Harking back to those fun-filled, choose-your-own-adventure stories beloved of kids and teens, this lighthearted book takes the reader—in this case, you, a 28-year-old penniless Regency-era heroine in search of a match—on any number of romantic escapades on her way to the requisite happy ending. Characters, settings, and situations are typical of the genre but pushed to the limit (e.g., featuring orphans, werewolves, double-dealings, Egyptian antiquities). The second-person point of view, unusual and disconcerting at first but common to this format, works as intended. Although not an original concept, this is nicely written and inventively done. Even the instructions are fun to read. VERDICT This hilarious, often silly, and over-the-top spoof of romance novels is in no way your typical historical romance, but the myriad possibilities, fast tempo, and tongue-in-cheek approach make it a most entertaining if somewhat page-flipping experience. Debut authors Curran and Zageris, who must have had a ball writing this, live in Chicago.
You are the plucky but penniless heroine in the center of eighteenth-century society, courtship season has begun, and your future is at hand. Will you flip forward fetchingly to find love with the bantering baronet Sir Benedict Granville? Or turn the page to true love with the hardworking, horse-loving highlander Captain Angus McTaggart? Or perhaps race through the chapters chasing a good (and arousing) man gone mad, bad, and scandalous to know, Lord Garraway Craven? Or read on recklessly and take to the continent as the “traveling companion” of the spirited and adventuresome Lady Evangeline? Or yet some other intriguing fate?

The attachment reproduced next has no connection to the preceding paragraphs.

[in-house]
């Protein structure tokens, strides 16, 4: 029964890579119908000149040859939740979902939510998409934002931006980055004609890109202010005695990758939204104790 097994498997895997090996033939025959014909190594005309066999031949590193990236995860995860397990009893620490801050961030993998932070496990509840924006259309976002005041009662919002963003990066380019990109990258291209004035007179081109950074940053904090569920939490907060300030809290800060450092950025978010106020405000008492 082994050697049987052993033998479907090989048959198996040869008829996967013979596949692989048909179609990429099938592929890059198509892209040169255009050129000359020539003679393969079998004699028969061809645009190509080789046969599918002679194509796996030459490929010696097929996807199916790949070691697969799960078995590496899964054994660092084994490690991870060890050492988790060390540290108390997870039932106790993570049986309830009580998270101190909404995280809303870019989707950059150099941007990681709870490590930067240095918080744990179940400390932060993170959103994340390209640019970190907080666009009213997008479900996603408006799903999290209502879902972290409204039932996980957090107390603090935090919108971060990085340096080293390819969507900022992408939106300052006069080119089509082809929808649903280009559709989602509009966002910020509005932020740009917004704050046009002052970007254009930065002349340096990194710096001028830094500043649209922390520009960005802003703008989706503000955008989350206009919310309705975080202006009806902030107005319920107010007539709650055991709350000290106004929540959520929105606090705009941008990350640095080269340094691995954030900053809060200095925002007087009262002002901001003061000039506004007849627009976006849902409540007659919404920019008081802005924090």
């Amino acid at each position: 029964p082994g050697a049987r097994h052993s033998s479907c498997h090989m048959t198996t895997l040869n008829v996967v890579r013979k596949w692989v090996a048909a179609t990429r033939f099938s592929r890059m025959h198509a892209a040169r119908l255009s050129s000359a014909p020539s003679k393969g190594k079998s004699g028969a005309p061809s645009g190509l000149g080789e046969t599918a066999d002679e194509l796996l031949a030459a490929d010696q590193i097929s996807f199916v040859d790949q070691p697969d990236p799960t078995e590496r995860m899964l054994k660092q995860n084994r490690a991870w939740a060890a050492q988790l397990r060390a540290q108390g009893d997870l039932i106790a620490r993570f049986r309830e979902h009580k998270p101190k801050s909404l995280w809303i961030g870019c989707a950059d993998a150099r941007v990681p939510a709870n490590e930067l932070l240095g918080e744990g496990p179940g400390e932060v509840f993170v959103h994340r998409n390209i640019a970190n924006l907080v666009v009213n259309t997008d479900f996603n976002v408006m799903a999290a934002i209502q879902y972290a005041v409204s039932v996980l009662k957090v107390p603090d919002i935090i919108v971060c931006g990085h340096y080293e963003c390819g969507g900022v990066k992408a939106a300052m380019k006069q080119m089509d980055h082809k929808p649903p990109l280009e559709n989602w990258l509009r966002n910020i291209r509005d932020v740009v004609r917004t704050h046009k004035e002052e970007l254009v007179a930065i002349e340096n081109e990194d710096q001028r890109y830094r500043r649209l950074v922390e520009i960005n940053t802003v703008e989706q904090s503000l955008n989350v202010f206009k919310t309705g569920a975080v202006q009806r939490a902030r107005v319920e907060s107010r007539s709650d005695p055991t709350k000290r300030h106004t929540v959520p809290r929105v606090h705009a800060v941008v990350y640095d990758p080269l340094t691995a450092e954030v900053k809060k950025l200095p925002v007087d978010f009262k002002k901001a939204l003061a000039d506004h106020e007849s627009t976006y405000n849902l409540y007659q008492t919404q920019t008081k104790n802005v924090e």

Unexpected and multiple intertwining storylines make this novel a daring delight to read again and again, with beguiling illustrations bringing all the lust and love to life.
An enticing romp.”—Entertainment Weekly
“If you've ever been frustrated by a romantic heroine's choices, this book is for you.”—Bustle
“Options abound in this quirky spoof that will beg to be re-read over and over as you explore every avenue.”—Harper's Bazaar
“Choose your own adventure and succumb to your passions again and again and again.”—Chicago Reader
“Whether you favor Mr. Darcy or Jamie Fraser of ‘Outlander,’ this book…delivers agency with a side of humor.”—Chicago Tribune
“A tale of non-stop intrigue. . . . [My Lady’s Choosing] is the perfect introduction to Regency era romance.”—The Gazette